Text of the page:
A simple duck liver pâté or mousse, flavored with apples and cognac and served with toast points is a classic way to enjoy duck livers. Instead of topping the crocks with pork fat, I top it with melted jelly for a lighter touch that adds a sweetness that pairs perfectly with liver.
Apples help offset the gamey-ness of liver but super tart crab apples really bring it to another level if you can find some.
Topping the pate with melted jelly to seal
You'll also notice there's melted jelly on top of the crock of liver. This is a great chef secret to making liver pate.
Livers contain a lot of iron. Besides the gamey taste, organs high in iron react quickly to air. This means that the surface will turn rusty, crusty and brown faster than you can blink if it doesn't have plastic wrap pressed directly onto it, or more traditionally, fat, or aspic.
To prevent oxidization of the pate, you need to make sure it isn't exposed to air. You can use jelly, jam or even a compote. Anything that covers it and prevents the air from getting in will work. I had been making an elderberry jelly at the same time, and it made for a great seal on the mousse.
It ends up being a great combo of flavors: savory, sweet, tart, and most importantly-silky smooth pate.
Soaking the liver
Some people will soak their liver in milk before cooking, and that works. Here I use water as I leech the livers in a couple changes of water. Multiple changes of water curb the strong taste of livers. This is especially helpful as duck livers can be more bitter than chicken.
Duck Liver Mousse or Pâté with Cognac
- 1 Blender
- 1 lb duck livers trimmed and cleaned
- ½ teaspoon pink salt sodium nitrite (optional)
- Tart crab apples or other apples peeled and diced to yield 2 cups (8 oz)
- ½ cup cognac or brandy
- 1 cup 4 oz yellow sweet onion, diced
- 2 Tablespoons flavorless cooking oil for browning the liver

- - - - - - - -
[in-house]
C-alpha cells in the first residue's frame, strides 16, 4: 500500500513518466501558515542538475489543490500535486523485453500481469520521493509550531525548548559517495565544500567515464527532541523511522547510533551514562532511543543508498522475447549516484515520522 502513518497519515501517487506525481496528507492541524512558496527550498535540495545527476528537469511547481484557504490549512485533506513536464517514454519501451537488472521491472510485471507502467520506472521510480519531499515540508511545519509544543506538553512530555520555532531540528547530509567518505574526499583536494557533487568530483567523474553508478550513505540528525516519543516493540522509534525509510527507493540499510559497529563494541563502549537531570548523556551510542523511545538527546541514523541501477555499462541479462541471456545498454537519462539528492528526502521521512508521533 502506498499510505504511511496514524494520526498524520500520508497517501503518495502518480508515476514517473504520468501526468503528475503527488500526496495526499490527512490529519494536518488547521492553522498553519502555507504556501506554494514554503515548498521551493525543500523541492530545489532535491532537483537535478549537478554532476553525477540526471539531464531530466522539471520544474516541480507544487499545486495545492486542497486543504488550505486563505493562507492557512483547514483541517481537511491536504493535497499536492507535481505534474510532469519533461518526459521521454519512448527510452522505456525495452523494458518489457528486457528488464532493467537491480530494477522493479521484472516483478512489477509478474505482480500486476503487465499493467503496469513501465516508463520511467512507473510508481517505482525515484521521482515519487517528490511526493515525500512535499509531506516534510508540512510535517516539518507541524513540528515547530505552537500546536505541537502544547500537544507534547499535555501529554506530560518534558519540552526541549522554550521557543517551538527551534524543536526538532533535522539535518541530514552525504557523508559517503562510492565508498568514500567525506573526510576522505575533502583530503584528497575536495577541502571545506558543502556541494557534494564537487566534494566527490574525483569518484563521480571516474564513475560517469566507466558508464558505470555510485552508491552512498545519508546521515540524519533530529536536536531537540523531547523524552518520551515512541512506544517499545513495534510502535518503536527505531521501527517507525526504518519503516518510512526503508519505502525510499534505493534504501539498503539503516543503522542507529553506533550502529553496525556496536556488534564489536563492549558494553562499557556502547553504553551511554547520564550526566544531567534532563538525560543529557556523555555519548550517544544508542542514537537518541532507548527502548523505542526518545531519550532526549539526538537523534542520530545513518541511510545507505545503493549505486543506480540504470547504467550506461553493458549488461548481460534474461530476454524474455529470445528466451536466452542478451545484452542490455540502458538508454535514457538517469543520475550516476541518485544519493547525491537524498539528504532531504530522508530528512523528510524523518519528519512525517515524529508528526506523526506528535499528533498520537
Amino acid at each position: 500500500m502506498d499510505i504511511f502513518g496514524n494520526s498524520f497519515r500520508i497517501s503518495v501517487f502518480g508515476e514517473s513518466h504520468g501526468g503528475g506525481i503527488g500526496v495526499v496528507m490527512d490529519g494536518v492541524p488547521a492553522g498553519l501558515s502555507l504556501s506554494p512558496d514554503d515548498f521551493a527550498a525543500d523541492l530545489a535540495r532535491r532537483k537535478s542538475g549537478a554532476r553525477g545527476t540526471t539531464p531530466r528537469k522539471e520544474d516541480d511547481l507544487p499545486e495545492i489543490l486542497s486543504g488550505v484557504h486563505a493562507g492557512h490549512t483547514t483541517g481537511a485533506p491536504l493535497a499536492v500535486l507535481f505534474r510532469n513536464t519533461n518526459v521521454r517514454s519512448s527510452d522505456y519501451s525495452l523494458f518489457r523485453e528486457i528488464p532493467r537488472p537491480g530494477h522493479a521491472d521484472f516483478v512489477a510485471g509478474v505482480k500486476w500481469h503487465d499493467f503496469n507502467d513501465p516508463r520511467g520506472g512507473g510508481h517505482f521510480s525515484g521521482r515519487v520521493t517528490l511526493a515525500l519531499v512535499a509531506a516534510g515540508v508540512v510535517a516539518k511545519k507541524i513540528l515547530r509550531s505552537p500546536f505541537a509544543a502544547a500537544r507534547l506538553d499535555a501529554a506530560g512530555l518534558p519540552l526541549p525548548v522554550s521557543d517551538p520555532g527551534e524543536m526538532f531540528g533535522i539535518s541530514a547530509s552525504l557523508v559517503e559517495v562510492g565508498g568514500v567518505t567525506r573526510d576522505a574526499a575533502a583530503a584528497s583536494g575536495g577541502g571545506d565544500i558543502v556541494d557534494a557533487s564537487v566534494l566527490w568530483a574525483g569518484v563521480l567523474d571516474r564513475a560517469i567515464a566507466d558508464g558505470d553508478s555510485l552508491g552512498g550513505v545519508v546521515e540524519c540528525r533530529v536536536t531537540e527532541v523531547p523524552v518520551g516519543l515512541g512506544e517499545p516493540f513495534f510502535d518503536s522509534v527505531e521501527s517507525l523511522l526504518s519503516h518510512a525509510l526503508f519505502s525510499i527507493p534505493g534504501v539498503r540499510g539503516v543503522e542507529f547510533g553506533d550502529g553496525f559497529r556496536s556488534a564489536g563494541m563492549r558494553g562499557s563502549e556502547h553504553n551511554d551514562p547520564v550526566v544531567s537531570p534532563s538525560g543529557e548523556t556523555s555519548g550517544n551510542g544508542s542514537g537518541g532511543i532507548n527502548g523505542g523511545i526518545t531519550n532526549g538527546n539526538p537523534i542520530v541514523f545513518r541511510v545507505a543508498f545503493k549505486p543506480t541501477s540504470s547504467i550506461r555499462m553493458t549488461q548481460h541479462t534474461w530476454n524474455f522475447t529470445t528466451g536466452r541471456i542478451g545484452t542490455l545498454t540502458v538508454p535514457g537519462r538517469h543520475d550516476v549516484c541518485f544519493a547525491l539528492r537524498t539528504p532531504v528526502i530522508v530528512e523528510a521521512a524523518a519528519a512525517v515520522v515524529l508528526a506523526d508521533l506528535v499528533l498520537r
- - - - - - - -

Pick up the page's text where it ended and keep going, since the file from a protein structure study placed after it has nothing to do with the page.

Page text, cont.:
- 6 oz 1.5 sticks, unsalted butter, chilled and diced
- ½ teaspoon kosher salt plus more to taste
- 1 tablespoon maple syrup
- ⅓ cup heavy cream warmed
- 10 scrapes of nutmeg optional
- High heat cooking oil as needed for browning the livers
Leeching the liver
- Cover the pieces of liver in cold water to cover by twice their volume, put a lid on the container, and refrigerate for 24 hours, changing the water, 2 times during the process or as often as you can remember. Consider setting a timer.
Cooking and preparing
- Remove the liver from water, then pat dry. Heat a pan with a small amount of oil, then brown the livers. Add the apples and onions. Add a little water to the pan if it threatens to get too dark. Cook until the apples and onions are completely cooked and starting to color, about 5-10 minutes.
- Add the cognac and carefully ignite the mixture by tilting the pan over a gas burner or with a lighter, then cook until almost all the liquid is gone. Puree the liver mixture in a food processor, adding the pink salt, along with kosher salt and pepper to taste, gradually adding the diced, cold butter and the cream until the mixture is very smooth.
- Pass the mixture through a fine sieve (optional) add the nutmeg, taste and adjust the seasoning, then portion into ramekins and top with a few spoonfuls of melted jelly. Cool to room temperature and refrigerate.
- The pate will keep in the fridge for 3 days, or it can be frozen. I like to portion the pate into 1 cup ramekins, covering them with a film of melted butter or fruit jam to prevent oxidization.
The beauty of a tart-ish compote topping is the interaction with the rich fattiness. Creamy smoothness is mandatory with a mousse, but a flick of this acidity leaves you wanting more without the overgorging feeling. Thank you for the lesson on overacidity. Will add to the repertoire. Will also visit you for my birthday next week - have not had a memorable tableside Caesar since the Sunwood in 1988. Be well, Chef. -Jack
Hi Jack, thanks for your kind words, make sure to tell the hostess you're a friend of mine, and come in between tues-saturday so I can be there to speak to you.
How much milk?
2 cups will be fine, I adjusted the recipe. Thank you. All you need is enough to cover the livers.